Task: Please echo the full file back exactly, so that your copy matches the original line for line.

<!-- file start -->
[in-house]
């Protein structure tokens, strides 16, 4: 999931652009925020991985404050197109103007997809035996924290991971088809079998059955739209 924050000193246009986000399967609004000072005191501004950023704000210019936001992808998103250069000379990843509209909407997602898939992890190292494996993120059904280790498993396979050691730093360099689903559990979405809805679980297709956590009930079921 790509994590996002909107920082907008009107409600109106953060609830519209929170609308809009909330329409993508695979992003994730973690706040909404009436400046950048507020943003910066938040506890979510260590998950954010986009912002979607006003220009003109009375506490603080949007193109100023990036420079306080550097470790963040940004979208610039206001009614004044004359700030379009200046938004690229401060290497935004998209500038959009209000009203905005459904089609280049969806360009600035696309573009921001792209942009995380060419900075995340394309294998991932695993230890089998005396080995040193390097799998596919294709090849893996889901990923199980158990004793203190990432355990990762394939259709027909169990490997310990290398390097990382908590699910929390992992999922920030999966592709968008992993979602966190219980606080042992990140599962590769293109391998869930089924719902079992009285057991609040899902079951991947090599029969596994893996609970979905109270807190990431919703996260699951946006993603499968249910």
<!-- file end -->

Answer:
[in-house]
């Protein structure tokens, strides 16, 4: 999931652009925020991985404050197109103007997809035996924290991971088809079998059955739209 924050000193246009986000399967609004000072005191501004950023704000210019936001992808998103250069000379990843509209909407997602898939992890190292494996993120059904280790498993396979050691730093360099689903559990979405809805679980297709956590009930079921 790509994590996002909107920082907008009107409600109106953060609830519209929170609308809009909330329409993508695979992003994730973690706040909404009436400046950048507020943003910066938040506890979510260590998950954010986009912002979607006003220009003109009375506490603080949007193109100023990036420079306080550097470790963040940004979208610039206001009614004044004359700030379009200046938004690229401060290497935004998209500038959009209000009203905005459904089609280049969806360009600035696309573009921001792209942009995380060419900075995340394309294998991932695993230890089998005396080995040193390097799998596919294709090849893996889901990923199980158990004793203190990432355990990762394939259709027909169990490997310990290398390097990382908590699910929390992992999922920030999966592709968008992993979602966190219980606080042992990140599962590769293109391998869930089924719902079992009285057991609040899902079951991947090599029969596994893996609970979905109270807190990431919703996260699951946006993603499968249910």